Following the tragic embarrassment of the feds’ handling of the Katrina debacle, no one can say that the Shrub dragged his heels on replacing the late William H. Rehnquist as chief justice of the US Supreme Court.
Bright and early on Labor Day, Dubya Bush announced that he has nominated associate justice nominee John Roberts to take over the still-warm seat of Rehnquist, who died only two days prior to the announcement. Senate confirmation hearings for Roberts — initially named to take retiring Justice Sandra Day O’Connor’s seat — were to begin tomorrow; now the proceedings will go forward with a different focus — and an increased sense of urgency and danger for the opposition.
The New York Times reports that prior to Rehnquist’s passing, Senate Democrats had worked toward securing a delay:
“Out of respect for the memory of Chief Justice Rehnquist and in fairness to those whose lives continue to be devastated by Katrina, the Senate should not commence a Supreme Court confirmation hearing this Tuesday,” the Democratic leader, Senator Harry Reid of Nevada, said in a statement Sunday afternoon. “A brief postponement will not disadvantage anyone.”
But Republicans, sensing the Roberts confirmation within their grasp, initially resisted, saying opponents were seeking to drag out the confirmation with hopes of derailing it. They argued that Chief Justice Rehnquist, who once kept the court open during a blizzard that shut down every other government building in Washington, would want the hearings for Judge Roberts to go on.
For conservative backers of Judge Roberts, any delay poses a danger, giving opponents more time to raise questions and mount opposition. Even Senator Jeff Sessions, Republican of Alabama, the only member of the Judiciary Committee representing a hurricane-affected state, said there was no need to postpone. …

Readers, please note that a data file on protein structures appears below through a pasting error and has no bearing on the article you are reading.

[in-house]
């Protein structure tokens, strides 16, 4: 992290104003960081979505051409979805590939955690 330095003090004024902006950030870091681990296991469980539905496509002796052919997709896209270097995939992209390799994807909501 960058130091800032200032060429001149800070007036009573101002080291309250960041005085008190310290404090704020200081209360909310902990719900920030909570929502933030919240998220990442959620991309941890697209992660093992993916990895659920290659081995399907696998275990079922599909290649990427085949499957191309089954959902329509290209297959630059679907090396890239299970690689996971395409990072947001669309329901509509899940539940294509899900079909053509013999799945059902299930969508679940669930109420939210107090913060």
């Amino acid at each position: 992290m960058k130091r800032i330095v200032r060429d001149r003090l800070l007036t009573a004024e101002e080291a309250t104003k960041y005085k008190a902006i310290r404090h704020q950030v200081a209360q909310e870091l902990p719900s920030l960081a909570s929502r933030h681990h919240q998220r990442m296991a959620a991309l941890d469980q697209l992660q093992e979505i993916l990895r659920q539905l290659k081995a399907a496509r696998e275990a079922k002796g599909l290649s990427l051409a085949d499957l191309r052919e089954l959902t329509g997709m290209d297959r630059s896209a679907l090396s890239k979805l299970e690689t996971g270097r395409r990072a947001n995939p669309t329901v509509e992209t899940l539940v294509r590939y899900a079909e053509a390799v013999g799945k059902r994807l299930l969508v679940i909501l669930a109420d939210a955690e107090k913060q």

A spokesman for Senator Arlen Specter, the Pennsylvania Republican and chairman of the Judiciary Committee, said only that a postponement was “under consideration” and would depend largely on funeral arrangements for the chief justice.
Speculation was high that Roberts would receive tough questioning in his hearing, but ultimately would win confirmation as associate justice. That Shrubbie now wants him, a veteran of a mere two years on the federal appeals bench, for the top post — and reportedly was planning already to elevate Roberts to chief justice upon Rehnquist’s retirement or death — raises the stakes for the opposition.
As Sen. Dick Durbin (D-IL) told the Times, “If the White House wants to elevate him to an even higher position as chief justice, I think it’s a higher standard of inquiry.
Meanwhile, the court now needs a new nomination for Justice O’Connor’s seat. That means we should prepare to see one of the usual right-wing judicial suspects named: Alberto Gonzales; the Ediths, Clement and Jones; J. Michael Luttig; or J. Harvie Wilkinson III, despite vehement disapproval and downright terror on the political left, just may wind up with a lifetime job on the bench anyway.
If the planned elevation of a young, frighteningly conservative judicial-bench novice to serve as chief of the highest court in the land doesn’t qualify as reason for Senate Democrats to launch a no-holds-barred filibuster, nothing does. This Shrubite move is partisan politics at its most Machiavellian.Let’s hope the opposition has the stomach and the stones for an all-out brawl. The future of justice in this country for the next 30 years is at risk.